• Make lifestyle changes to improve your health. Eating lots of fruits and vegetables and less fat and getting more exercise may help your health problem. This could mean that you need less medicine. Less medicine means lower costs.
  • Don't use less of your medicine, such as taking half a dose or using it every other day. It's very important to take the medicine as your doctor tells you.

"It's hard to keep track of so many medicines."

"I forget when and how to take all of these medicines."

"Sometimes I just forget to take my medicines."

"My schedule keeps changing, so it's hard to remember to take my medicine."

  • Ask your doctor which medicines you are taking and why you are taking them, and then make a master list. If you understand what you are taking and how it helps you, it may be easier to stay on schedule. Keep your master list up-to-date. At every visit with your doctor, review your master list of medicines.
  • Plan a daily schedule of medicines. Be sure you understand how much of each medicine to take and when to take each one. Put your schedule somewhere where you will always see it and where it's easy to find. Take it along when you travel. Write down your daily medicine schedule in a form that has spaces for time entries.
  • Use a pillbox. Get a pillbox that holds a week's worth of pills. This may be especially helpful if you are taking pills every other day.
  • Remind yourself. Post notes near clocks or on the bathroom mirror to remind you to take your medicines. Use a wristwatch with an alarm, and set it for times when you need to take your medicine. Or take the medicine when you do a daily task, such as brushing your teeth or making your coffee.
  • Ask your doctor whether you can take a longer-acting medicine instead of a shorter-acting one. This means you'll be able to take fewer pills. This may make it easier for you to remember to take your medicines.
  • If you use several inhaler medicines, put a label on each one so that you know which one to use at the right time.
  • Talk with your doctor about what you should do if you miss a dose of a medicine. Discuss what to do for each medicine—it may be different for each one.

"I keep getting interrupted before I can take my medicine."

  • Ask the person interrupting you to wait while you take your medicine.
  • Keep your medicine in your hand. You will be more likely to take it later.
  • Place a reminder somewhere where you will see it, such as in your car or with your house key.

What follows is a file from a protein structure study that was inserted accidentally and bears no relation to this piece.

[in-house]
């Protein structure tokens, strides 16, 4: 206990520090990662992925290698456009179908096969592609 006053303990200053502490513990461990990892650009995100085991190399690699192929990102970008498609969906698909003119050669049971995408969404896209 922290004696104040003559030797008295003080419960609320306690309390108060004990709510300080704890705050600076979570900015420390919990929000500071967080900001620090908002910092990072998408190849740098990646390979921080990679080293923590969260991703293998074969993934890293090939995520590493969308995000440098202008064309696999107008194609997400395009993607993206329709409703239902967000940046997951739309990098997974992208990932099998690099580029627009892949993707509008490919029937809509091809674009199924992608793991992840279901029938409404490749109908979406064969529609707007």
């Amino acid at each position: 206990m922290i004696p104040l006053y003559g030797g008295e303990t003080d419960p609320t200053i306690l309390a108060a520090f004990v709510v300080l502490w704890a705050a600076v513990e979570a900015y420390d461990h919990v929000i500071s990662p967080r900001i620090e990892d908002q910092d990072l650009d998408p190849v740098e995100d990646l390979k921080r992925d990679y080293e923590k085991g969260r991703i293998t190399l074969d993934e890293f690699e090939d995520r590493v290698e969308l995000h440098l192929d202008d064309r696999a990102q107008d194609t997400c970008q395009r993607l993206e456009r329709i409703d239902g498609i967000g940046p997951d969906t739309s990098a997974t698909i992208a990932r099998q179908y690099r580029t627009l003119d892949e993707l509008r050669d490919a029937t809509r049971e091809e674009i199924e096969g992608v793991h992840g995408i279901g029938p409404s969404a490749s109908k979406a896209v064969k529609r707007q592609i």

"I run out of my medicine."

  • Talk with your doctor or pharmacist about how long your medicine will last. Then mark on a calendar when you need to get a refill of your medicine.
  • Ask your doctor to prescribe a large supply of medicine with many refills. For example, if you're taking a medicine long-term, ask for a 3-month supply with a year's worth of refills.
  • Ask your pharmacist if there are ways the pharmacy can remind you to refill your medicines so you don't run out.

"I feel good, so I don't take my medicine."

"I don't think my medicine is working."

  • Remember that you feel good because you're taking the medicine.
  • Remember that some health conditions, such as high cholesterol and high blood pressure, don't make you feel sick. But medicine can lower your risk for serious problems, such as a heart attack and stroke.
  • Remember that some medicines do not help right away—they take time.
  • Remember that your medicines can help you prevent complications that could happen because of your health problem.
  • Talk to your doctor about your concerns.

"I need to use an inhaler, but it's too hard to use."

"I have to give myself a shot, and it's hard for me."

"It's hard for me to swallow pills."

  • Ask your doctor or pharmacist to show you how to use your inhaler. Using a device called a spacer may make it easier.
  • Ask your doctor about medicines that don't require an inhaler.
  • Ask your doctor, pharmacist, or diabetes educator for advice or tips on giving yourself shots.
  • Take a few sips of water to moisten your throat before you swallow the medicine. And then drink a full glass of water to swallow the medicine.

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Credits

Current as of: June 6, 2022

Author: Healthwise Staff
Medical Review:
E. Gregory Thompson MD - Internal Medicine
Adam Husney MD - Family Medicine